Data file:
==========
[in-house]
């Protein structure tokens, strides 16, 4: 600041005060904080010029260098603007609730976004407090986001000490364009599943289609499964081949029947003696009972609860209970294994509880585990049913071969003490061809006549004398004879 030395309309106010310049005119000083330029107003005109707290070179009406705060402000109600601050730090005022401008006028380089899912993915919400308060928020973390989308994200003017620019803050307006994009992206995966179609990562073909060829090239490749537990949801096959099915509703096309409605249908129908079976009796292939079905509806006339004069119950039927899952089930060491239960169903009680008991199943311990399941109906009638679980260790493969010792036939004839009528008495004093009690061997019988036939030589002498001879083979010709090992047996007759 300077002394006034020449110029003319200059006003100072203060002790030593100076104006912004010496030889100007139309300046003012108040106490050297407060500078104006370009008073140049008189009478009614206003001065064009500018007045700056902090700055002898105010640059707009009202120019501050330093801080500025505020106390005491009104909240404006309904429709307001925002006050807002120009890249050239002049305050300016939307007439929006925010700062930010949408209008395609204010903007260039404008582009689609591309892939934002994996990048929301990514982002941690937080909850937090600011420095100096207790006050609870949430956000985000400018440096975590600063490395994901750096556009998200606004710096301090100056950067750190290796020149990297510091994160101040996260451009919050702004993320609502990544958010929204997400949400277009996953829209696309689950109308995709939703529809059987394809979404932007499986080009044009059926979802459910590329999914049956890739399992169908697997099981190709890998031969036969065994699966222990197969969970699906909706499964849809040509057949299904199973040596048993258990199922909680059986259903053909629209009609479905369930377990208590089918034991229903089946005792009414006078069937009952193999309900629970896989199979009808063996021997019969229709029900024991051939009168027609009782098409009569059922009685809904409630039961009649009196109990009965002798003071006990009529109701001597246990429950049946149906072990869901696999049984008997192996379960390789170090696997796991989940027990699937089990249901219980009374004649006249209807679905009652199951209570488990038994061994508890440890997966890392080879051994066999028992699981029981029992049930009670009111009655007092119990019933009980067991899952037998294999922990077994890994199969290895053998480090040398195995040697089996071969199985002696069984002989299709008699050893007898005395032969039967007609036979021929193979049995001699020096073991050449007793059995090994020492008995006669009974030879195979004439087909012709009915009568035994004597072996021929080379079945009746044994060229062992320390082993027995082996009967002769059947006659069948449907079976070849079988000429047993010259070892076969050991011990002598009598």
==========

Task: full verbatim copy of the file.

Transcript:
[in-house]
């Protein structure tokens, strides 16, 4: 600041005060904080010029260098603007609730976004407090986001000490364009599943289609499964081949029947003696009972609860209970294994509880585990049913071969003490061809006549004398004879 030395309309106010310049005119000083330029107003005109707290070179009406705060402000109600601050730090005022401008006028380089899912993915919400308060928020973390989308994200003017620019803050307006994009992206995966179609990562073909060829090239490749537990949801096959099915509703096309409605249908129908079976009796292939079905509806006339004069119950039927899952089930060491239960169903009680008991199943311990399941109906009638679980260790493969010792036939004839009528008495004093009690061997019988036939030589002498001879083979010709090992047996007759 300077002394006034020449110029003319200059006003100072203060002790030593100076104006912004010496030889100007139309300046003012108040106490050297407060500078104006370009008073140049008189009478009614206003001065064009500018007045700056902090700055002898105010640059707009009202120019501050330093801080500025505020106390005491009104909240404006309904429709307001925002006050807002120009890249050239002049305050300016939307007439929006925010700062930010949408209008395609204010903007260039404008582009689609591309892939934002994996990048929301990514982002941690937080909850937090600011420095100096207790006050609870949430956000985000400018440096975590600063490395994901750096556009998200606004710096301090100056950067750190290796020149990297510091994160101040996260451009919050702004993320609502990544958010929204997400949400277009996953829209696309689950109308995709939703529809059987394809979404932007499986080009044009059926979802459910590329999914049956890739399992169908697997099981190709890998031969036969065994699966222990197969969970699906909706499964849809040509057949299904199973040596048993258990199922909680059986259903053909629209009609479905369930377990208590089918034991229903089946005792009414006078069937009952193999309900629970896989199979009808063996021997019969229709029900024991051939009168027609009782098409009569059922009685809904409630039961009649009196109990009965002798003071006990009529109701001597246990429950049946149906072990869901696999049984008997192996379960390789170090696997796991989940027990699937089990249901219980009374004649006249209807679905009652199951209570488990038994061994508890440890997966890392080879051994066999028992699981029981029992049930009670009111009655007092119990019933009980067991899952037998294999922990077994890994199969290895053998480090040398195995040697089996071969199985002696069984002989299709008699050893007898005395032969039967007609036979021929193979049995001699020096073991050449007793059995090994020492008995006669009974030879195979004439087909012709009915009568035994004597072996021929080379079945009746044994060229062992320390082993027995082996009967002769059947006659069948449907079976070849079988000429047993010259070892076969050991011990002598009598």